Everything that needs fixing looks like a nail.
People with diabetes mellitus are issued with blood glucose meters - and nothing else.
For people with type 1 diabetes, that's fine. They lack insulin, so they have to inject insulin in the right amounts & types to keep their blood glucose levels within reasonable limits. Applying Bernstein's Law of small numbers by reducing glycaemic load to a minimum keeps blood glucose levels within reasonable limits (between 3 & 7mmol/L) most of the time. See also The problem with Diabetes.
For people with type 2 diabetes and excessive visceral (belly) fat (~85% of people with type 2 diabetes), that's not fine. Their disease is a disease of chronic excess fuel intake relative to fuel oxidation, causing dyseverythingaemia (hyperglycaemia, hypercholesterolaemia, hypoHDL-cholesterolaemia, hyperNEFAaemia, hypertriglyceridaemia, hyperuricaemia, etc). People who have type 2 diabetes don't have only postprandial hyperglycaemia - they also have postprandial hypertriglyceridaemia. See Postprandial lipoprotein clearance in type 2 diabetes: fenofibrate effects. Postprandial hypertriglyceridaemia is atherogenic. See Ultra-high-fat (~80%) diets: The good, the bad and the ugly.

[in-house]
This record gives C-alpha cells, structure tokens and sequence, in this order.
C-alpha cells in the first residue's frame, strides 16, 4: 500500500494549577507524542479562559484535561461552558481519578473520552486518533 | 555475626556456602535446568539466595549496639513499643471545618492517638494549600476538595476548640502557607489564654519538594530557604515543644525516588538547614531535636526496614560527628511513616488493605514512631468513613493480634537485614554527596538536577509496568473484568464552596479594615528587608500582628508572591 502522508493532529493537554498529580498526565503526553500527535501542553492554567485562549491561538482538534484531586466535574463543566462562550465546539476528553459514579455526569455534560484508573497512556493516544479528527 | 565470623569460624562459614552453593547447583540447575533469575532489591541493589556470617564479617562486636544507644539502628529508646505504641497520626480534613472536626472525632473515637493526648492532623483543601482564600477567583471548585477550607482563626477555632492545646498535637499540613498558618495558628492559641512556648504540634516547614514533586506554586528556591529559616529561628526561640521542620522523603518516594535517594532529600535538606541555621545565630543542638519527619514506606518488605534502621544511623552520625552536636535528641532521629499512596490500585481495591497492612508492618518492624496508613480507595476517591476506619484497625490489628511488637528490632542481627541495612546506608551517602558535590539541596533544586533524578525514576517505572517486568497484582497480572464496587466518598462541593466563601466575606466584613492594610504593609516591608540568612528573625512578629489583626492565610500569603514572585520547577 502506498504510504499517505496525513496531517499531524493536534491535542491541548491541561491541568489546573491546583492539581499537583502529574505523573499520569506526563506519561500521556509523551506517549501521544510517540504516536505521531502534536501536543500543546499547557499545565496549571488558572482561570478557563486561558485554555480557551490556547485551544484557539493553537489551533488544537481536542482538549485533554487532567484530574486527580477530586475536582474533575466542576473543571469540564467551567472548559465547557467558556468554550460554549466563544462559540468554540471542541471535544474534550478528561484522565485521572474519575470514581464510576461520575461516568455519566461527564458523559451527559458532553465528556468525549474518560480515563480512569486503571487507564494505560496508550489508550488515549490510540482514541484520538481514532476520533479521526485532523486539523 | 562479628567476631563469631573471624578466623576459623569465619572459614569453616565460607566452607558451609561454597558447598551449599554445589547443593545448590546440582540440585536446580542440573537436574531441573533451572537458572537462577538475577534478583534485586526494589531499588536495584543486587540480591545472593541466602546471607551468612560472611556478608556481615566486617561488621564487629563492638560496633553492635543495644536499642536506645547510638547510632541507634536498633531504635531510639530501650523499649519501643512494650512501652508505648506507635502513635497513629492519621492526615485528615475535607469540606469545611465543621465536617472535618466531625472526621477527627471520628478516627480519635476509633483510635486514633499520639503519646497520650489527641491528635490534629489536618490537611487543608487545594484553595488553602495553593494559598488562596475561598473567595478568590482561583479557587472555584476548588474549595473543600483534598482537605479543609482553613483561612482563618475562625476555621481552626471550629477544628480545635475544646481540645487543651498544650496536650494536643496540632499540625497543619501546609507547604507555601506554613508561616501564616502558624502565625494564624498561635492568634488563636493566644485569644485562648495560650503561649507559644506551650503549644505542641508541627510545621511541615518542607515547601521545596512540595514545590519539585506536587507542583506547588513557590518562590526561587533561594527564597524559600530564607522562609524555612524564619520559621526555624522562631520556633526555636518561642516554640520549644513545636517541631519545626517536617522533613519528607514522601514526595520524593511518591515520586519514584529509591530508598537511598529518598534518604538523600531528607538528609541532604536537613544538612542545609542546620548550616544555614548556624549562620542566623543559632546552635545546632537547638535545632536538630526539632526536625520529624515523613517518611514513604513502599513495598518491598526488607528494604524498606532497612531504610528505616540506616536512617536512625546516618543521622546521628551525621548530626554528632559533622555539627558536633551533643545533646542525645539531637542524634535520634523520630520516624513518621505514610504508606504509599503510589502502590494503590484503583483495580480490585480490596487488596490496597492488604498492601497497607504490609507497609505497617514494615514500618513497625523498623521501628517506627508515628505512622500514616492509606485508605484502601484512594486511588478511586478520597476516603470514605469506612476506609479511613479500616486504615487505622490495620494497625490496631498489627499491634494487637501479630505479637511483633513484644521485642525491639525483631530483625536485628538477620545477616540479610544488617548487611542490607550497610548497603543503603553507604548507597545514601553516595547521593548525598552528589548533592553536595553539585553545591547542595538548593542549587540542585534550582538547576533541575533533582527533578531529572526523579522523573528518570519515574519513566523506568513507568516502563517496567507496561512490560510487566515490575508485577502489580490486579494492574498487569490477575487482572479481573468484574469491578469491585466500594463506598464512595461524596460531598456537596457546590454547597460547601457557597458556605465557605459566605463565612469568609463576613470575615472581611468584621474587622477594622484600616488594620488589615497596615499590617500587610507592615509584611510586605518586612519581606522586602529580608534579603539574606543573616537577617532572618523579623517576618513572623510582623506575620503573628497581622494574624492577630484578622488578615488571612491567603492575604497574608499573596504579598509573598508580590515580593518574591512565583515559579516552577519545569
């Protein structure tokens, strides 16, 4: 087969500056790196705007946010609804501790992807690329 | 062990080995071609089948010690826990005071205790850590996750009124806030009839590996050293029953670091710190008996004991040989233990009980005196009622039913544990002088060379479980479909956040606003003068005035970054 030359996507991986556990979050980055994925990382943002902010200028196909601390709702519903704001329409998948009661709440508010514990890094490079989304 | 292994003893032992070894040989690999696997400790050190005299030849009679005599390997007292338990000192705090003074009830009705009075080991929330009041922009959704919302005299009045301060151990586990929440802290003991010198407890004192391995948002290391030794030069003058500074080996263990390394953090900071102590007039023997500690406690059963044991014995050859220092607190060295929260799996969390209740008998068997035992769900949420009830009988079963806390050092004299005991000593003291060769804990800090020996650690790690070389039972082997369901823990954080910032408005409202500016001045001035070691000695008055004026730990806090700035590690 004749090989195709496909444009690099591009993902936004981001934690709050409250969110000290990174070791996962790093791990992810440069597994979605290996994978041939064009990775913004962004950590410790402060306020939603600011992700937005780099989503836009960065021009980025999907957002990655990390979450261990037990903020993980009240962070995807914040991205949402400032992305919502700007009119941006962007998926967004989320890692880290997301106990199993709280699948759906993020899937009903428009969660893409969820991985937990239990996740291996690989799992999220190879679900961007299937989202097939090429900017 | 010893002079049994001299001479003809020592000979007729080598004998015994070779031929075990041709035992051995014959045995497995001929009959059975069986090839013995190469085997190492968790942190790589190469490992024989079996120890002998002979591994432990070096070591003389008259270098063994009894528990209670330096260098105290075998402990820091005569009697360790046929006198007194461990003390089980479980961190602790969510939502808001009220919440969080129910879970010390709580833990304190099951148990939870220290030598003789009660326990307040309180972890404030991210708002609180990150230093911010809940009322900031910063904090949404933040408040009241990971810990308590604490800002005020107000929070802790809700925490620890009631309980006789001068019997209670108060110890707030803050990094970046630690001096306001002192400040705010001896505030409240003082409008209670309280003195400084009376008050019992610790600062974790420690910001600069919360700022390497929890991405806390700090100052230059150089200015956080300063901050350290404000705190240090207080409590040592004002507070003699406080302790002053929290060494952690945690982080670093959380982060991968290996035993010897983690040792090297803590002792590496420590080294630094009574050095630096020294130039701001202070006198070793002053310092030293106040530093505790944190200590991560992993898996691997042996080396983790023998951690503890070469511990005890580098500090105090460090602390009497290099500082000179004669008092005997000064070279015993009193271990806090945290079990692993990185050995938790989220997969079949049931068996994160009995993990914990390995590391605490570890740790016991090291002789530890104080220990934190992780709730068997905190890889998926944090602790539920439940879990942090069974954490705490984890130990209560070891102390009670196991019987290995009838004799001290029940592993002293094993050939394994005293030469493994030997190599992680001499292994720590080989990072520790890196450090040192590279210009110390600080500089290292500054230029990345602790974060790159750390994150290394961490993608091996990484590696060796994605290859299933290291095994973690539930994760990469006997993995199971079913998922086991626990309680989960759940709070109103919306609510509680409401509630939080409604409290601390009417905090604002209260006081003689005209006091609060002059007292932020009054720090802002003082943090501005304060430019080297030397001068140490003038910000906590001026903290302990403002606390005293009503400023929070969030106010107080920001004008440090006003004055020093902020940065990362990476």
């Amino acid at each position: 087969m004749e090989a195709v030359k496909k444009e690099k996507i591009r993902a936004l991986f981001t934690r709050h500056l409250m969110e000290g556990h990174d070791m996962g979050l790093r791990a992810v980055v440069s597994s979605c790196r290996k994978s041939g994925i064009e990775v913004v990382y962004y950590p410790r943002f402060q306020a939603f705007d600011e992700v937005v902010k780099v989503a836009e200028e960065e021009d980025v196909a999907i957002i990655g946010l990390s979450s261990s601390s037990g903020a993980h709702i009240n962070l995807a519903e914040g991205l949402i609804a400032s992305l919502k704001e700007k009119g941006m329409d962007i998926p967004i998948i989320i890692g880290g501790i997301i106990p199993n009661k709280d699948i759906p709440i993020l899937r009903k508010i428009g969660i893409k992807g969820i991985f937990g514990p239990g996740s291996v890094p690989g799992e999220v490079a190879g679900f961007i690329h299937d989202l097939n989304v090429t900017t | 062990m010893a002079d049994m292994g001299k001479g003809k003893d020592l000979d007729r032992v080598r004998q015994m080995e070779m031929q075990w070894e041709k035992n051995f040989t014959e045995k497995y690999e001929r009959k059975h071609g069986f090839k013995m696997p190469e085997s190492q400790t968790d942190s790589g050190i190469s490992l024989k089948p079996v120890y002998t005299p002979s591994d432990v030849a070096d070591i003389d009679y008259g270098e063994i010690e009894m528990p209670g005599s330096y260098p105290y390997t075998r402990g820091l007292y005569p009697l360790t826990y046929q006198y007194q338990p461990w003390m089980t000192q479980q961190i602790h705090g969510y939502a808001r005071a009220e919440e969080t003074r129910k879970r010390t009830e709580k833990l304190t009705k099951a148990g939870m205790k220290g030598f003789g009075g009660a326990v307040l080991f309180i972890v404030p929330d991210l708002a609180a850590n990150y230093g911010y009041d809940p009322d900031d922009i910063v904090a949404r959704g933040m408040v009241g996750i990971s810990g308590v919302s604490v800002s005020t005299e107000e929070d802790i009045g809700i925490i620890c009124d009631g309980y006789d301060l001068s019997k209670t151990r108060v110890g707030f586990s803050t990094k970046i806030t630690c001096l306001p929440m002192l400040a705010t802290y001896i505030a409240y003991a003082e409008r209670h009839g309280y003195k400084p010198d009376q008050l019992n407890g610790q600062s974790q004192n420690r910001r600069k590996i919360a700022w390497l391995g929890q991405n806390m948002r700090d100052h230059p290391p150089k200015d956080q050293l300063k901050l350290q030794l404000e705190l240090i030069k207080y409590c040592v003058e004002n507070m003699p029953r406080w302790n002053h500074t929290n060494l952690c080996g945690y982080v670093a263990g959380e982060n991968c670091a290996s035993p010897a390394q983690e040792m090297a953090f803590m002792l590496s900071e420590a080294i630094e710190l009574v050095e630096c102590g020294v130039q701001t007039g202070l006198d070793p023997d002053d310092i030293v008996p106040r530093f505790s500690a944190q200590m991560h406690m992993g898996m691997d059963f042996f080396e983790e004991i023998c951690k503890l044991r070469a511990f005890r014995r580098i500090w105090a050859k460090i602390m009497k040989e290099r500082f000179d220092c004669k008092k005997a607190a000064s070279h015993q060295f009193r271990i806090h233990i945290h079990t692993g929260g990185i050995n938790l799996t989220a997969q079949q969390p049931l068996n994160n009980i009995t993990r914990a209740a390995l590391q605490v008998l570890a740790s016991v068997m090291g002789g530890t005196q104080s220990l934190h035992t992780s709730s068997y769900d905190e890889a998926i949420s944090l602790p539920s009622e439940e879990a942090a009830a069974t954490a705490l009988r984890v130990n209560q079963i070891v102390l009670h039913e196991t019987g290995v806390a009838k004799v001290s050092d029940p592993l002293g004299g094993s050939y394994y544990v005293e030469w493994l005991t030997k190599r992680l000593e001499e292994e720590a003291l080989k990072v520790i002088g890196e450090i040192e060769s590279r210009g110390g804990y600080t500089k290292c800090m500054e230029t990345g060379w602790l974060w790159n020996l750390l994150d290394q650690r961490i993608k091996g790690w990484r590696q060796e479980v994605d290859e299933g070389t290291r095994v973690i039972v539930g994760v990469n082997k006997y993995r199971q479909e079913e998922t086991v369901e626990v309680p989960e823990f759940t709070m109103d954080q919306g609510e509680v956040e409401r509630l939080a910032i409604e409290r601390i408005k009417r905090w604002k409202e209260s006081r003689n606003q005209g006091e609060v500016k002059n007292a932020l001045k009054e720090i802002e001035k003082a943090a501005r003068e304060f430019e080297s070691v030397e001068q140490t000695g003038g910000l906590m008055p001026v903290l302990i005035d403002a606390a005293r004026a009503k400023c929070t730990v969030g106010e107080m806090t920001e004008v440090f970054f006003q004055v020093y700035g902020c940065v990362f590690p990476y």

However, because the only tool in the box of someone with type 2 diabetes is a blood glucose meter, their disease looks like it causes only hyperglycaemia. Applying Bernstein's Law of small numbers by reducing carbohydrate intake to a minimum keeps blood glucose levels within reasonable limits, but makes everything else worse if energy from carbohydrates is replaced by energy from fats.
Only if energy from carbohydrates is reduced AND energy from fats isn't increased to compensate (i.e. eat a LCLF PSMF or Modified PSMF until sufficient visceral fat has been lost), does carbohydrate restriction help people with type 2 diabetes.